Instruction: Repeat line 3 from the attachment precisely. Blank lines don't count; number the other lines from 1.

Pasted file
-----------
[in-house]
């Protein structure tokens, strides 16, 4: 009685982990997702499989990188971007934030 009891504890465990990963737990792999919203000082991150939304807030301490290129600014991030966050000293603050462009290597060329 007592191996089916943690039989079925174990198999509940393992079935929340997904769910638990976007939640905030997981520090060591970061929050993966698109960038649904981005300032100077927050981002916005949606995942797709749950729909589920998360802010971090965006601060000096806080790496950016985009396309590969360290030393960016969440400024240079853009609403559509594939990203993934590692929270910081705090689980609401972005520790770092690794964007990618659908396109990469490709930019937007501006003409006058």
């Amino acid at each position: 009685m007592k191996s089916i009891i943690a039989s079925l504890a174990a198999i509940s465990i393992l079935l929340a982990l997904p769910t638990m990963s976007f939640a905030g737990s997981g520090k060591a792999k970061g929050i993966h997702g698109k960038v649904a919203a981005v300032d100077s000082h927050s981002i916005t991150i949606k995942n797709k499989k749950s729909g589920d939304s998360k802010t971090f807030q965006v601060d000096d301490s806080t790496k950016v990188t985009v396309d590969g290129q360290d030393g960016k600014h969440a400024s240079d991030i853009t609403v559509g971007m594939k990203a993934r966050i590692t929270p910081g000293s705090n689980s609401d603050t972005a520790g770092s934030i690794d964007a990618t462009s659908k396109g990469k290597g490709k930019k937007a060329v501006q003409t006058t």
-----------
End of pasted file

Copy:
């Amino acid at each position: 009685m007592k191996s089916i009891i943690a039989s079925l504890a174990a198999i509940s465990i393992l079935l929340a982990l997904p769910t638990m990963s976007f939640a905030g737990s997981g520090k060591a792999k970061g929050i993966h997702g698109k960038v649904a919203a981005v300032d100077s000082h927050s981002i916005t991150i949606k995942n797709k499989k749950s729909g589920d939304s998360k802010t971090f807030q965006v601060d000096d301490s806080t790496k950016v990188t985009v396309d590969g290129q360290d030393g960016k600014h969440a400024s240079d991030i853009t609403v559509g971007m594939k990203a993934r966050i590692t929270p910081g000293s705090n689980s609401d603050t972005a520790g770092s934030i690794d964007a990618t462009s659908k396109g990469k290597g490709k930019k937007a060329v501006q003409t006058t």